August 17, 2010 9:06:00 AM
Adam Minichino - firstname.lastname@example.org
Anna McCrary thought her coach was crazy.
Sure, she slugged a pitch to the bottom of the fence for an easy extra-base hit, but McCrary didn''t think she was quick enough to make it home for an inside-the-park home run.
Tabitha Beard thought differently.
The New Hope High School slow-pitch softball coach had a feeling McCrary was going to get there, so she waved the junior outfielder around third base and kept her fingers crossed.
For good measure, Beard encouraged McCrary to get down, or to slide, when she approached home plate to increase her chances of being safe.
The slide left McCrary with a scuffed and bloodied knee -- thanks to a ripped sliding sleeve -- and an accomplishment that made the weekend a little more bearable.
The home run McCrary hit in the New Hope High''s victory against Ridgeland on Saturday at the Eupora High tournament came one day before the one-year anniversary of the death of her father, Thomas Ambrose "Tub" McCrary, who died Aug. 15, 2009, after a year-long battle with cancer. He was 52.
"Every time I go up I think about how he tells me, ''Don''t focus on anything but the ball. Just focus. Do your job,'' " said McCrary, The Dispatch''s Prep Player of the Week. "It was the day before the anniversary, and I really wasn''t in the best of moods. Everyone was kind of getting on my nerves and I was trying to play my hardest and keep my heart focused on that. I think he was with me during that to help calm me down and so he could give me a little more pep to help me through that."
McCrary admits it has been difficult losing her father because he taught her so much, especially in the game of softball. They shared their love for the game, and McCrary honors him by drawing a sign of the cross in the dirt before her at-bats.
This year, McCrary feels she has learned from the ordeal and is more mature for it. She has struggled at times masking her true emotions so she appears strong to her teammates.
"When it first happened I was like, ''Uhhh, I have to go to softball,'' " McCrary said. "I was playing ever since I was 3 years old and he had me outside throwing a baseball. It was hard for me to come back, but I am glad stuck with it. I did have thoughts that I am going to quit and that there is no point in me playing because he is not here.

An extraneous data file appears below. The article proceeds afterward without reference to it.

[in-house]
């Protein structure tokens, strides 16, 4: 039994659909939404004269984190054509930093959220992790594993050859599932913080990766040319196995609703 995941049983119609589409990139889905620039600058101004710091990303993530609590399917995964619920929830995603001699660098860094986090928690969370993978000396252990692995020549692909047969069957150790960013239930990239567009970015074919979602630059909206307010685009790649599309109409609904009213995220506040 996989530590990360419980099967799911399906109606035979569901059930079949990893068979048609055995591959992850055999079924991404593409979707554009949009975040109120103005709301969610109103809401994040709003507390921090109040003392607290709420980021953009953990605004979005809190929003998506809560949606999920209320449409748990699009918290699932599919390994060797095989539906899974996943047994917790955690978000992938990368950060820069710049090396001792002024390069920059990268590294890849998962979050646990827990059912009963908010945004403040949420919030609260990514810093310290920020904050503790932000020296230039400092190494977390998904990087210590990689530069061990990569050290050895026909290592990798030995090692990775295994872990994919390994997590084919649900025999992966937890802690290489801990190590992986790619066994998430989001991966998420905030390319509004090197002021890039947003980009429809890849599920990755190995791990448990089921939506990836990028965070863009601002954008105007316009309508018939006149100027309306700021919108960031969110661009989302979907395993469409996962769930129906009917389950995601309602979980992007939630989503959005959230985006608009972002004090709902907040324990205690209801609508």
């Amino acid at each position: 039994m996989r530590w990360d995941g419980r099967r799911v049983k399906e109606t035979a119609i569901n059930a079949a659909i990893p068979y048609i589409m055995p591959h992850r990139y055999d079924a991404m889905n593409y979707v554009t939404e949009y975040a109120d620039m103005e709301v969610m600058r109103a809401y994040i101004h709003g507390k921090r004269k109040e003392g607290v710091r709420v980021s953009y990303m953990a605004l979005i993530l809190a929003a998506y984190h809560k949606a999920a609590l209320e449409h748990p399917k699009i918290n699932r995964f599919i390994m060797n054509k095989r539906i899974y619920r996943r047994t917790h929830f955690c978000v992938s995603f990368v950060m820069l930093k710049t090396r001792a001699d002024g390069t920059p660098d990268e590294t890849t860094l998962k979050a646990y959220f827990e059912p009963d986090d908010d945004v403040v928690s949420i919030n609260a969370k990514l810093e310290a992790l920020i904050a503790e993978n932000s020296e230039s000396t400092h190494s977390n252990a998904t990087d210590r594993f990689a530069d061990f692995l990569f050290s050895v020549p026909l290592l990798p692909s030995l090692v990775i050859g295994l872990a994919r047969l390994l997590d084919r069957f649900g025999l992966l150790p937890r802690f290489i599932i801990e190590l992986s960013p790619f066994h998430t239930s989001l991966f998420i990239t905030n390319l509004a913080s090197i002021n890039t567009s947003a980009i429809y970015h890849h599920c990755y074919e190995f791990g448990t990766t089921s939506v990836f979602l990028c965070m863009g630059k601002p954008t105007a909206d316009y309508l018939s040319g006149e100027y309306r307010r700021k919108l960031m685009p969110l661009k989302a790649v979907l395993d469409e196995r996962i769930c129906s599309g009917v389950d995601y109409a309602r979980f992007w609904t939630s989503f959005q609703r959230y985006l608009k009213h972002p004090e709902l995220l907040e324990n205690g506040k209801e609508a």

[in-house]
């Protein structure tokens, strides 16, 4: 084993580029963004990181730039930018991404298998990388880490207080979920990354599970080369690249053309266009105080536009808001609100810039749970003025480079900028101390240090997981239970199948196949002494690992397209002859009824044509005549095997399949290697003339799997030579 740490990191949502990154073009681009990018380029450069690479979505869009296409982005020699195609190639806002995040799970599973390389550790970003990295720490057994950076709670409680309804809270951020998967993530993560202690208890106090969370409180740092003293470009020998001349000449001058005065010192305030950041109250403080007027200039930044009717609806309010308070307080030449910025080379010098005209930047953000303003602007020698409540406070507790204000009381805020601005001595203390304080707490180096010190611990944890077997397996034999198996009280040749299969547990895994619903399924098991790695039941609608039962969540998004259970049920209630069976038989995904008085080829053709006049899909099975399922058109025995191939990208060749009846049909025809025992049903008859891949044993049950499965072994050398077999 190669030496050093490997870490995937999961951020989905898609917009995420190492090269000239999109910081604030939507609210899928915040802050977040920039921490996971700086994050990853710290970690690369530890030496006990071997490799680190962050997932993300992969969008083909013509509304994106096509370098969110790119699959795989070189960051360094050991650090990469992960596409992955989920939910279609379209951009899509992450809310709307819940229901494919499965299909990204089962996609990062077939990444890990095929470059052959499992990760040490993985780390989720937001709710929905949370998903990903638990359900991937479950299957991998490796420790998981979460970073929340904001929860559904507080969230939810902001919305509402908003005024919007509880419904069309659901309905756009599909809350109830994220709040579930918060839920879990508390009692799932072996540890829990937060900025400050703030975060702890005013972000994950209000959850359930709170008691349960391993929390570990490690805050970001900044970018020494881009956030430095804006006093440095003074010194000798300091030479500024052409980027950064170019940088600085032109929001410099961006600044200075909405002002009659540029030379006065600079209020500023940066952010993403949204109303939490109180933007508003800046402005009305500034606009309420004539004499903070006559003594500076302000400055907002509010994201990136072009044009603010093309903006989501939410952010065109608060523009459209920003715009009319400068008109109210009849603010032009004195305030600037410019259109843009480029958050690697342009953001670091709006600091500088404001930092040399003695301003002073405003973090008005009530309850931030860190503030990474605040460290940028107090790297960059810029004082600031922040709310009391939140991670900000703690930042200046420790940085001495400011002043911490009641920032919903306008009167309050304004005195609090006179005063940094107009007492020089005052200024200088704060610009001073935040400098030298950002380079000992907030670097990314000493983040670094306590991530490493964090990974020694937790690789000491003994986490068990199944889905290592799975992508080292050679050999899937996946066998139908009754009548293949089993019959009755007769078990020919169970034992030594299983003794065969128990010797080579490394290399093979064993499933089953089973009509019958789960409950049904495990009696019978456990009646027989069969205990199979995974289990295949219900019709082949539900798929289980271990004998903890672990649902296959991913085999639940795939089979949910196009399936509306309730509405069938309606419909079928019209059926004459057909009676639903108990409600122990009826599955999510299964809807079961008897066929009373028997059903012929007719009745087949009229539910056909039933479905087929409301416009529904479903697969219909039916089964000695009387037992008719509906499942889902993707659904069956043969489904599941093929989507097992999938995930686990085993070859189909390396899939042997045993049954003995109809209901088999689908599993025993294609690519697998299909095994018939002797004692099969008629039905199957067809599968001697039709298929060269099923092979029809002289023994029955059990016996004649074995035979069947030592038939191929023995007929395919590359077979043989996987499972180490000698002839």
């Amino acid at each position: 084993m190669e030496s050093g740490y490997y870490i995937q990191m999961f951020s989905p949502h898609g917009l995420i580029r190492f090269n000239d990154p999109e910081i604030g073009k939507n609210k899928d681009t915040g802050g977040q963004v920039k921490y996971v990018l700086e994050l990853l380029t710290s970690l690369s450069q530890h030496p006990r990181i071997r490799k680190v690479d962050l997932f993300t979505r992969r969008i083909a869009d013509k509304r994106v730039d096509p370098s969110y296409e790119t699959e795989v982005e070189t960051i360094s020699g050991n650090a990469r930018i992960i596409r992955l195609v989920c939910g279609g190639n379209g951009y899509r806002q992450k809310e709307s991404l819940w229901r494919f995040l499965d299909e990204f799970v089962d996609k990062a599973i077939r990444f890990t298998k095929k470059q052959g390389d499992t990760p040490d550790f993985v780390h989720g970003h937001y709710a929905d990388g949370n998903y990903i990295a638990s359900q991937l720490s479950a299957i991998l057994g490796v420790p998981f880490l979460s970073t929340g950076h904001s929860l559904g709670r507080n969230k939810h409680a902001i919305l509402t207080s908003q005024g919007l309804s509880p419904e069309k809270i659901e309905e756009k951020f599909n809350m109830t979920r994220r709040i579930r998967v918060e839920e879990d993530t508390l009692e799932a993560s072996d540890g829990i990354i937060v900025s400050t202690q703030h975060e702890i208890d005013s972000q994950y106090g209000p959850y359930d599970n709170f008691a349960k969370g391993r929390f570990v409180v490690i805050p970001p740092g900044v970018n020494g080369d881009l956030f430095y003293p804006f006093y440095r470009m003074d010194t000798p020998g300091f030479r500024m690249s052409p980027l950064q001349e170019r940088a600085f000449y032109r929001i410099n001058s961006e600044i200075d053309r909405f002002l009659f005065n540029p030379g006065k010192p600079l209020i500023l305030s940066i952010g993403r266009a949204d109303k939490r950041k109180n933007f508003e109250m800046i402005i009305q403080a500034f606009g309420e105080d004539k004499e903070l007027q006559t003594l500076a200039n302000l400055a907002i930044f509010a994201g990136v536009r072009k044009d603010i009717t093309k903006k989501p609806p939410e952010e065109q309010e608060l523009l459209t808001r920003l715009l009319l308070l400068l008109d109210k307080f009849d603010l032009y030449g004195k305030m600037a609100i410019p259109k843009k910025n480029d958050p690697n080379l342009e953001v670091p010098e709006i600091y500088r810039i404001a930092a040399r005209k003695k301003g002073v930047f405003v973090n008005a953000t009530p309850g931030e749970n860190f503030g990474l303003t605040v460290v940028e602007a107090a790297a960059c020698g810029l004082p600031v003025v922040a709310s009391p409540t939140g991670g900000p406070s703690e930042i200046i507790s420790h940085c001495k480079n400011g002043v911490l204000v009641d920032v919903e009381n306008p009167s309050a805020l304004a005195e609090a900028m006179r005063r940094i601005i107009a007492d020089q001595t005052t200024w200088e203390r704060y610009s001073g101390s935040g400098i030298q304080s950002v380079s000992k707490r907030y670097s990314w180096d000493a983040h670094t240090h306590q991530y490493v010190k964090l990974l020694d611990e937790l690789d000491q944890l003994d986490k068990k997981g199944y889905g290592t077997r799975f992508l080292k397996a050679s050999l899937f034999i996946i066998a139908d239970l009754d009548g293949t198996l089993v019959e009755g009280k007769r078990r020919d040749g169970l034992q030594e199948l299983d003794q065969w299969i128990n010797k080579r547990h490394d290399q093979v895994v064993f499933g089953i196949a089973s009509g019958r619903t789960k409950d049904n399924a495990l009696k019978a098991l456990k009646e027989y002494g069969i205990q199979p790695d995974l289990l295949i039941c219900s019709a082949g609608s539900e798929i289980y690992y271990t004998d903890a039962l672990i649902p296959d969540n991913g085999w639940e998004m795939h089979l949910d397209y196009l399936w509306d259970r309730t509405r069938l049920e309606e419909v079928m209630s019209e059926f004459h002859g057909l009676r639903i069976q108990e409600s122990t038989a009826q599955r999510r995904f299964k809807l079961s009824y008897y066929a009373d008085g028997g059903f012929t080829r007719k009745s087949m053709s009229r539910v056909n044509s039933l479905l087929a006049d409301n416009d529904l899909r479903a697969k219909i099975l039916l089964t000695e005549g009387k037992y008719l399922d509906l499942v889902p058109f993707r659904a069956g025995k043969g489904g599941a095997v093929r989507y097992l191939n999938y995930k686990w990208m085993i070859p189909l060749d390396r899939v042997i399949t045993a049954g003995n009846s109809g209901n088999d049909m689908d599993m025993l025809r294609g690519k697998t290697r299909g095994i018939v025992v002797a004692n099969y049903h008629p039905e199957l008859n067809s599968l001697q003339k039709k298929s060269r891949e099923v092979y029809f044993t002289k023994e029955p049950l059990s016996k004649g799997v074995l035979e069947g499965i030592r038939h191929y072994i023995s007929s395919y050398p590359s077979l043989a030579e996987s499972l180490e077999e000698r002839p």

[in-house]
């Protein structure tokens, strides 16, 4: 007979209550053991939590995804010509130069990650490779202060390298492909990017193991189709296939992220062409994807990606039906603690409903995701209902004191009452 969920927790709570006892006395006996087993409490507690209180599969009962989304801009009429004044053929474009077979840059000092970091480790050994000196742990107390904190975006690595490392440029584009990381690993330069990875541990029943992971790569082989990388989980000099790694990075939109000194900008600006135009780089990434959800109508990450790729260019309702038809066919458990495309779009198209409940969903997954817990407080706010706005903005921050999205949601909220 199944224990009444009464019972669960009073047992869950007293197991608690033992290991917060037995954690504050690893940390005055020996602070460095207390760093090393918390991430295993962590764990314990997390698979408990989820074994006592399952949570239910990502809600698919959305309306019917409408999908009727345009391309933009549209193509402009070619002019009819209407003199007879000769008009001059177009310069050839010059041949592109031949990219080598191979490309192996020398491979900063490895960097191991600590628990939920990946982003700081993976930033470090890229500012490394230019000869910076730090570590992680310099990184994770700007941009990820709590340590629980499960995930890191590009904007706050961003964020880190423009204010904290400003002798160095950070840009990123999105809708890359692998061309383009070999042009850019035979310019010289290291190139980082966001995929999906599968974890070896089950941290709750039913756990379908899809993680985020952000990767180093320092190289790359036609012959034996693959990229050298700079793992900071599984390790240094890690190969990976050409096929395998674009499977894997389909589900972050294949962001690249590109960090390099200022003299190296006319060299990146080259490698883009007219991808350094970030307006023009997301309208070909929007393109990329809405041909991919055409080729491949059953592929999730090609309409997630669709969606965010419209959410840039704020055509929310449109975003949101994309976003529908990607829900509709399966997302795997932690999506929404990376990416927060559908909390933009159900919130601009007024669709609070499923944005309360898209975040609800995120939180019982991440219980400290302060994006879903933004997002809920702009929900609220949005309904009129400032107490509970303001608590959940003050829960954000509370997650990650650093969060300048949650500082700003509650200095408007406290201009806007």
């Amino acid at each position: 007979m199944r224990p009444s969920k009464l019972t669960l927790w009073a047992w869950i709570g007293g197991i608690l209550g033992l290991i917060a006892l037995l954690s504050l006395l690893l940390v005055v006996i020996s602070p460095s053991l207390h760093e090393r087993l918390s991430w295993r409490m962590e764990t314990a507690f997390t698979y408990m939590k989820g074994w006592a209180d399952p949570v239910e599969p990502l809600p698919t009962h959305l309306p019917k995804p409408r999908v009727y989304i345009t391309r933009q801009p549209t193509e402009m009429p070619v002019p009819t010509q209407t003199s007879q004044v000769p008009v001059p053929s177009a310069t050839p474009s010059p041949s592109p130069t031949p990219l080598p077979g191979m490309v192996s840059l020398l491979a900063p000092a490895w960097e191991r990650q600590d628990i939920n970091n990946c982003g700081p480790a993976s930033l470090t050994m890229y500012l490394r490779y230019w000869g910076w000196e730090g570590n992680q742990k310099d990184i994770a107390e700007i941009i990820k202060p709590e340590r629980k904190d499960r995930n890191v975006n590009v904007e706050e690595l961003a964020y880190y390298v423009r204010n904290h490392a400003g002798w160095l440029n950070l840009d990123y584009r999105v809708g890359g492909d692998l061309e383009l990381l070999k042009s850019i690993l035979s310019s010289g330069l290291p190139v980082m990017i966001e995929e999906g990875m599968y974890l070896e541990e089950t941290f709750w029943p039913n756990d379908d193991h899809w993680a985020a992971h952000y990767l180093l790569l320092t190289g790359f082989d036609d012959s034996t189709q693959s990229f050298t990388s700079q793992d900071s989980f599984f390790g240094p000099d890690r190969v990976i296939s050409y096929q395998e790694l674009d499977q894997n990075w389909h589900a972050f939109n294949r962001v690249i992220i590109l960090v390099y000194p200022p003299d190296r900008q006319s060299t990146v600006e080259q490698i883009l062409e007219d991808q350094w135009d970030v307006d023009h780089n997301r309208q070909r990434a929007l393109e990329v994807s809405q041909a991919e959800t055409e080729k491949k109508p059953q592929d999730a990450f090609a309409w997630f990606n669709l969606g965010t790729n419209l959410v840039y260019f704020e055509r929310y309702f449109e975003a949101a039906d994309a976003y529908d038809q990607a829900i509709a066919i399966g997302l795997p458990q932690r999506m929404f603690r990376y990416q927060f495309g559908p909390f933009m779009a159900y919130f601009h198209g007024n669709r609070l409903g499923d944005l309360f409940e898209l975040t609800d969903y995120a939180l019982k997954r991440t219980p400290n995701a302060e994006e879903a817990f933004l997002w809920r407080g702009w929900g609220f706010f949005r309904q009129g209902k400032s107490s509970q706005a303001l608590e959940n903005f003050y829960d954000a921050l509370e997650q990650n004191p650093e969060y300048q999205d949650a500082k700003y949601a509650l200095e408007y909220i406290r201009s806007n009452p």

"But I knew that he wanted me to keep playing, so I felt the need to keep playing, and I am very glad I did. It keeps me motivated and it keeps me attached to that feeling and that connection we had."
Beard has seen McCrary mature as a leader. She first started coaching her in the seventh grade when McCrary was one of the "babies" she inherited when she took over the program. She said she never has asked McCrary to give her best effort and that she feels McCrary has taken on a stronger role in the field and in life.
"To watch her take it on with such ease and grace, you would never know from an outward appearance (what she has been through)," Beard said. "I notice sometimes when she gets down or things are going bad because I have been around her for so long. If you didn''t, you would never know anything was wrong. That to me is a sign of maturity. Sometimes it comes a little too soon, especially for kids in that situation, but she has handled it well, at least on the outside. You just have to remember she is a kid and love her and hug her every now and then."
Beard believes the New Hope players understand what McCrary lives with and that they respect her even more for it. She said everyone on the team realized the significance of this past weekend and that it was special to see McCrary have a great start to the season.
McCrary hopes she continues to set the example Beard expects from her. She feels she has grown as a leader and will keep doing what it takes -- even rounding third base and going for home when she might not think she can make it -- to help her team.
"It is kind of hard because everyone says, ''You''re so strong,'' but deep down I am not," McCrary said. "Sometimes it is just a show because you don''t want to put it out there. But I do feel like I have become more of a leader because he did teach me the correct way and to respect your coach and your teammates. I try to preach that to other people and to stay at 100 percent and (tell them) to put your heart into it."
Adam Minichino is the Sports Editor for The Commercial Dispatch.